Phishing. It seems you can’t read an article on cybersecurity without it coming up. That’s because phishing is still the number one delivery vehicle for cyberattacks.
A cybercriminal may want to steal employee login credentials, launch a ransomware attack, or possibly plant spyware to steal sensitive info. For a hacker, sending a phishing email can accomplish all of this.
80% of surveyed security professionals say that phishing campaigns have significantly increased post-pandemic.
Phishing not only continues to work, but it’s also increasing in volume due to the increase in remote workers. Many employees are now working from home and don’t have the same network protections they had when working at the office.
Why has phishing continued to work so well after all these years? Aren’t people finally learning what phishing looks like?
It’s true that people are generally more aware of phishing emails and have gotten better at stopping them. However, it’s also true that these emails are becoming harder to recognize as scammers evolve their tactics.
One of the newest tactics is particularly hard to detect, the reply-chain phishing attack.
What is a Reply-Chain Phishing Attack?
Just about everyone is familiar with reply chains in email. An email is sent to one or more people, one replies, and that reply sits at the bottom of the new message. Then another person chimes in on the conversation, replying to the same email.
Soon, you have a chain of email replies on a particular topic. It lists each reply one under the other so everyone can follow the conversation.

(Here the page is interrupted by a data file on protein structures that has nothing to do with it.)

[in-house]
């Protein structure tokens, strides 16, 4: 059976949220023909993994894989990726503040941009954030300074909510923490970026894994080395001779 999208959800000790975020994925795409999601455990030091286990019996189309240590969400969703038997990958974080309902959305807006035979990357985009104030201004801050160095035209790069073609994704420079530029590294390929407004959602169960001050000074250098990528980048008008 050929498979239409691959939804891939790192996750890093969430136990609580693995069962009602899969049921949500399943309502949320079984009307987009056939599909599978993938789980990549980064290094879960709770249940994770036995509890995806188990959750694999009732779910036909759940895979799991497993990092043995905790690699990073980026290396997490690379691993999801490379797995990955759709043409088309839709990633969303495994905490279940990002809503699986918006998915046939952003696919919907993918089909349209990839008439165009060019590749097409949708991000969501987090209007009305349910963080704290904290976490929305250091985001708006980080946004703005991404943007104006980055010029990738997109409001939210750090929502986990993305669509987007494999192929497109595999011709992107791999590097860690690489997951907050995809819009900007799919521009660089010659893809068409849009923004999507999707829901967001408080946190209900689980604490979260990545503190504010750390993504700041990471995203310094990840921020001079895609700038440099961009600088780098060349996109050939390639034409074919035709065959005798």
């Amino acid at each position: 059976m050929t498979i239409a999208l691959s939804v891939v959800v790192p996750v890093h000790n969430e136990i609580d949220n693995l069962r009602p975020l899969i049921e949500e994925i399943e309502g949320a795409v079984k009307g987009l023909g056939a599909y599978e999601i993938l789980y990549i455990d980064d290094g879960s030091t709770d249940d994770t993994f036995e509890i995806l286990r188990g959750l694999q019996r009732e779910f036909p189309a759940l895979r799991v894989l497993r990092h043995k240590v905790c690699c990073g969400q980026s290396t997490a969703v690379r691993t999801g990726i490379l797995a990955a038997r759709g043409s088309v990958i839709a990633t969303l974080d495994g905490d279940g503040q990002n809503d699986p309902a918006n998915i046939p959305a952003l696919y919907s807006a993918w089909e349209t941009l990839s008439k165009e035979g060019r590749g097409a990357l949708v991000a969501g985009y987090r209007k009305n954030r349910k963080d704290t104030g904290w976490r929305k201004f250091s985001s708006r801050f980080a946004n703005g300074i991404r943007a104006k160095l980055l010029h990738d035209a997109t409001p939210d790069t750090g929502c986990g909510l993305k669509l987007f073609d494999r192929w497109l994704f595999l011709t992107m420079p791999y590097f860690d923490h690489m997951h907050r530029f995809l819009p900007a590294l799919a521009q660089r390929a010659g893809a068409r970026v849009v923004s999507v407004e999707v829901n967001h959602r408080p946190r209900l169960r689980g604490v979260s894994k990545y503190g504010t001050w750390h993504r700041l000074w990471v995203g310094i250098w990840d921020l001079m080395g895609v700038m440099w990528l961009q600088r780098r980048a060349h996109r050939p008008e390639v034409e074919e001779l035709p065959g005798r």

You don’t expect a phishing email tucked inside that ongoing email conversation. Most people are expecting phishing to come in as a new message, not a message included in an ongoing reply chain.
The reply-chain phishing attack is particularly insidious because it does exactly that. It inserts a convincing phishing email in the ongoing thread of an email reply chain.
How Does a Hacker Gain Access to the Reply Chain?
How does a hacker gain access to the reply chain conversation? By hacking the email account of one of those people copied on the email chain.
The hacker can email from an email address that the other recipients recognize and trust. They also gain the benefit of reading down through the chain of replies. This enables them to craft a response that looks like it fits.
For example, they may see that everyone has been weighing in on a new product idea. So, they send a reply that says, “I’ve drafted up some thoughts on the new product, here’s a link to see them.”
The link will go to a malicious phishing site. The site might infect a visitor’s system with malware or present a form to steal more login credentials.
The reply won’t seem like a phishing email at all. It will be convincing because:
- It comes from an email address of a colleague. This address has already been participating in the email conversation.
- It may sound natural and reference items in the discussion.
- It may use personalization. The email can call others by the names the hacker has seen in the reply chain.
Business Email Compromise is Increasing
Business email compromise (BEC) is so common that it now has its own acronym. Weak and unsecured passwords lead to email breaches. So do data breaches that reveal databases full of user logins. Both are contributors to how common BEC is becoming.
In 2021, 77% of organizations saw business email compromise attacks. This is up 65% compared to the year before.